“Groomed” by RC Hancock

“Groomed” by RC Hancock 683 1024 Reader Views Kids

Groomed   

RC Hancock
Independently Published (2017)
ISBN:  978-1973506713
Reviewed by Megan Weiss for Reader Views (01/2024)  

“Groomed” by RC Hancock is book one of The Husband Trials series, about a 16-year-old boy named Travis who, after graduating high school must enter a life-or-death contest with over 500 other boys to win the hand of one girl.  Almost one thousand years into the future, Travis lives in a society where the ratio of boys to girls is 87 to 1.  The reason?  A mysterious disease that swept the world a couple of hundred years ago and decimated the female population.

The Husband Trials contest is a chance for Travis to prove to his beloved Wendy, over the course of three years, that he is the right husband for her, and that together they should help repopulate the earth.  Something is amiss, however, as Travis’ opponents are mysteriously killed in random “accidents.”  Can Travis stay away from the Alphas, a group bent on eliminating the competition by any means possible, and make it to the top twenty so he can talk to Wendy?  Or will he be eliminated (killed) before he gets the chance?

“Groomed” is a young-adult sci-fi that is part Hunger Games, part Bachelorette.  I thought the premise was quite unique.  A distant future where a mysterious plague leaves a disproportionate gender population is entirely plausible to imagine. Clones, satellites sending information to the past, the book had all the makings of a sci-fi comedy that, at heart, also has a sobering message: humans are always only one disaster away from possible extinction.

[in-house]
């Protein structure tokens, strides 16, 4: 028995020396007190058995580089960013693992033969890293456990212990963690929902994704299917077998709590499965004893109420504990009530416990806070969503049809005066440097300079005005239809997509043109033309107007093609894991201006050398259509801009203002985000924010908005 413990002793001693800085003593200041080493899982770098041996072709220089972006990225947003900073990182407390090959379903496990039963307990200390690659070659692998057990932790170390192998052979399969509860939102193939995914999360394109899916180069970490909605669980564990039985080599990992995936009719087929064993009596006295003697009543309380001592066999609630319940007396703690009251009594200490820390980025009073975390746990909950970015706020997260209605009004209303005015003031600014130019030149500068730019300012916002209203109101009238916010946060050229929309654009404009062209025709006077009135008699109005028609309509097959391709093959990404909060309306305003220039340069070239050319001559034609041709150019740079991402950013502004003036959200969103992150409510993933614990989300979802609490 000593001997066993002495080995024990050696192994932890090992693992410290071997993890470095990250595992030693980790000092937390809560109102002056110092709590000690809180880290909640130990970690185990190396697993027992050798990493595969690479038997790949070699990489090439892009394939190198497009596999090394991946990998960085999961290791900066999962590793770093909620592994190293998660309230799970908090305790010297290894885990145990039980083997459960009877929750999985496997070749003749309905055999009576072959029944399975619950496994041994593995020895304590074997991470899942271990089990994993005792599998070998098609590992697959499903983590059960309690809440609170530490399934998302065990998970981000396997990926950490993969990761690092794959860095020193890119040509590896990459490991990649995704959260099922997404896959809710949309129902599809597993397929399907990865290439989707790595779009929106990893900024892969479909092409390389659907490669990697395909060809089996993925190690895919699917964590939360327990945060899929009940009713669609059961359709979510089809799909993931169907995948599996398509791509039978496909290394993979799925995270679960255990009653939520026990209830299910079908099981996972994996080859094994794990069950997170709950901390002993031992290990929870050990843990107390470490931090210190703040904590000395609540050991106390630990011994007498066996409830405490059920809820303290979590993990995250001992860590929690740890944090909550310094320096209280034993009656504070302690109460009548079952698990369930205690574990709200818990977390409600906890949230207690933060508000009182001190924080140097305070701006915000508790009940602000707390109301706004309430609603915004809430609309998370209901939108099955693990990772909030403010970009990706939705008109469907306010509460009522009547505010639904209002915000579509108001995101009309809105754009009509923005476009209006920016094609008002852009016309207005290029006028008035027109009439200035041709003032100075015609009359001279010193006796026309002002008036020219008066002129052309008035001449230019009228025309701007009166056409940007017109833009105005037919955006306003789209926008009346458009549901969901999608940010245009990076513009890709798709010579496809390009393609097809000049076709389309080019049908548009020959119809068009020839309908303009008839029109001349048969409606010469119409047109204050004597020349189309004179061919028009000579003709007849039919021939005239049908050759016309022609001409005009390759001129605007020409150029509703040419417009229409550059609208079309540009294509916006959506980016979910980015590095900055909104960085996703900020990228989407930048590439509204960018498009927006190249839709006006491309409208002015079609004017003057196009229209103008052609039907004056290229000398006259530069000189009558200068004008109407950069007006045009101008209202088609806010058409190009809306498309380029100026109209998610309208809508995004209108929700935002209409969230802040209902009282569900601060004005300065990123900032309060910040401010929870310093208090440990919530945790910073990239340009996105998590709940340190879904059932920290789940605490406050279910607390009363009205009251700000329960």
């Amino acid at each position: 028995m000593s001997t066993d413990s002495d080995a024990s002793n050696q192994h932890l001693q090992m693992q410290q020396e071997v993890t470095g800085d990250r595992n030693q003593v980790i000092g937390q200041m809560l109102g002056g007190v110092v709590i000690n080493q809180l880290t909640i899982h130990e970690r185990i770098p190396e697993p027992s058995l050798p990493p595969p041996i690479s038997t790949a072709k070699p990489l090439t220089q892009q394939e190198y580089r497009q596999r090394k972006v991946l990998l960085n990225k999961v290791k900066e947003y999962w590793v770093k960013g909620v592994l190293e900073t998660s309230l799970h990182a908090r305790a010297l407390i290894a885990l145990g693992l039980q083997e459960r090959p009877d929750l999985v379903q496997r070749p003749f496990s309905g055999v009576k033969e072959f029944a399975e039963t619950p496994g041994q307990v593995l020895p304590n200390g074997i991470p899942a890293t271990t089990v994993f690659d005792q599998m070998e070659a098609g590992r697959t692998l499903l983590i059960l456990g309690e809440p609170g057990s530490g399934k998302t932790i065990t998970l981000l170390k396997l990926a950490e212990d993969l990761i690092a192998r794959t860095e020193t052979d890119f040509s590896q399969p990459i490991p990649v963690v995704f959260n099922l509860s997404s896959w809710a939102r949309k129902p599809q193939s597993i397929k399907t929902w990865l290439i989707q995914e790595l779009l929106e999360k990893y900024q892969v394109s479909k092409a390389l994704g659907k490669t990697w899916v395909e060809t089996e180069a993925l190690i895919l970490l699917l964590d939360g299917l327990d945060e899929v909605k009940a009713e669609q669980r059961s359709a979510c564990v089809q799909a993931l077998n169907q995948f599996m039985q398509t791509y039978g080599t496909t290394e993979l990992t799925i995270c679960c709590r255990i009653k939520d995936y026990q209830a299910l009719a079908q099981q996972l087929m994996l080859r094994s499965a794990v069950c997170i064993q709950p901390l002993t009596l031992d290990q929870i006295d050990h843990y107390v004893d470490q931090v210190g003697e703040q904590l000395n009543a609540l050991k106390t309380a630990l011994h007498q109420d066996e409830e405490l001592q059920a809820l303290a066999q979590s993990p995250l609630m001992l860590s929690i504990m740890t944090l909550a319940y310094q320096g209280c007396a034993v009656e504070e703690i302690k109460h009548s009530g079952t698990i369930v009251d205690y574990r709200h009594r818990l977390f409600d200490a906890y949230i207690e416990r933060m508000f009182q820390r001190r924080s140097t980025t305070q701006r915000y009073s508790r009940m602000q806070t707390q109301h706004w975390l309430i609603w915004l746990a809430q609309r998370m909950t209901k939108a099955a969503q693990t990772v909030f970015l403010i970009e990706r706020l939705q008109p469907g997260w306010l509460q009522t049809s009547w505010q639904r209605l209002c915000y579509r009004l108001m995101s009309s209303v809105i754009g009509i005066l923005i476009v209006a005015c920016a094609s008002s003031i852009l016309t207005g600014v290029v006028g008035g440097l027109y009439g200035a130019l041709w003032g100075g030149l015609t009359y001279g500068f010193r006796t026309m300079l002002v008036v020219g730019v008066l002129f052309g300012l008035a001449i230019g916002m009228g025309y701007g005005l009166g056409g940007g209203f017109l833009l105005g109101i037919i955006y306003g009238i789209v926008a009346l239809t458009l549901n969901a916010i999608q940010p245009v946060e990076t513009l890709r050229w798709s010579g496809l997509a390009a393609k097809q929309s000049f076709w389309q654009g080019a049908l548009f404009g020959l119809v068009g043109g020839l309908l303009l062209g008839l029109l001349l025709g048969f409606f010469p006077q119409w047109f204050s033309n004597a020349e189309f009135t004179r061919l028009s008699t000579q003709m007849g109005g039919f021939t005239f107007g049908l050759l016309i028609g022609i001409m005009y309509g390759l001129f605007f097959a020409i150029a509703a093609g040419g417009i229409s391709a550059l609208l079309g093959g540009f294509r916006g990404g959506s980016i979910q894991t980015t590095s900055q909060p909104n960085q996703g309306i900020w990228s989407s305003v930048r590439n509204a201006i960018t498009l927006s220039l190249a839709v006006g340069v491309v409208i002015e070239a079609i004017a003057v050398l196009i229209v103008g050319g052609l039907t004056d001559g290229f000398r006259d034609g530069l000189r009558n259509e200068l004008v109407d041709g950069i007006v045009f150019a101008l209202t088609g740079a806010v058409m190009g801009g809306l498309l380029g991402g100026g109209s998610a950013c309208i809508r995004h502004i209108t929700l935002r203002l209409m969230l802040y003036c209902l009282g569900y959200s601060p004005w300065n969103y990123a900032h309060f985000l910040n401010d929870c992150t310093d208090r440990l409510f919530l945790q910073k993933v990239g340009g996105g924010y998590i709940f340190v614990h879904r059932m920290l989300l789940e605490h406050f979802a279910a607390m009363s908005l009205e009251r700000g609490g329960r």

While “Groomed” was a fast-paced, funny, and creative read, it just did not fully connect with me.  I was slightly disoriented in the beginning when we were thrust into a narration from a wheelchair-bound high school boy named CJ, since the summary of the book only mentions Travis.  Then, we finally learn who Travis is, and it is someone who CJ is reading about himself.  I felt a disconnect between the two worlds and stories and did not feel like they gelled as they were supposed to.  This resulted in having a hard time understanding why CJ’s point of view was necessary to begin with.  It is indicated that this is to be a longer series, so it is possible that readers will get this information in later books, but for now, it seemed like CJ’s narrations came off as distractions to reading about Travis and his Husband Trials. 

I also found some of the attitudes toward women in general a little bit of a turn-off in “Groomed,” even though this is considered satirical. Additionally, while it seemed like part of both CJ’s and Travis’ character arcs included being able to realize that physical appearance was only a small part of a girl’s overall package, in the end, neither of them seemed to overcome their shallow ideas of a girl’s worth completely. 

Overall, “Groomed” was a quick, fun, quirky read.  I think teen boys would like it, but I worry that the audience might be too narrow.  That said, teen boys are an audience that always needs new, exciting reading material.  I will always applaud authors and books that strive to reach this demographic.

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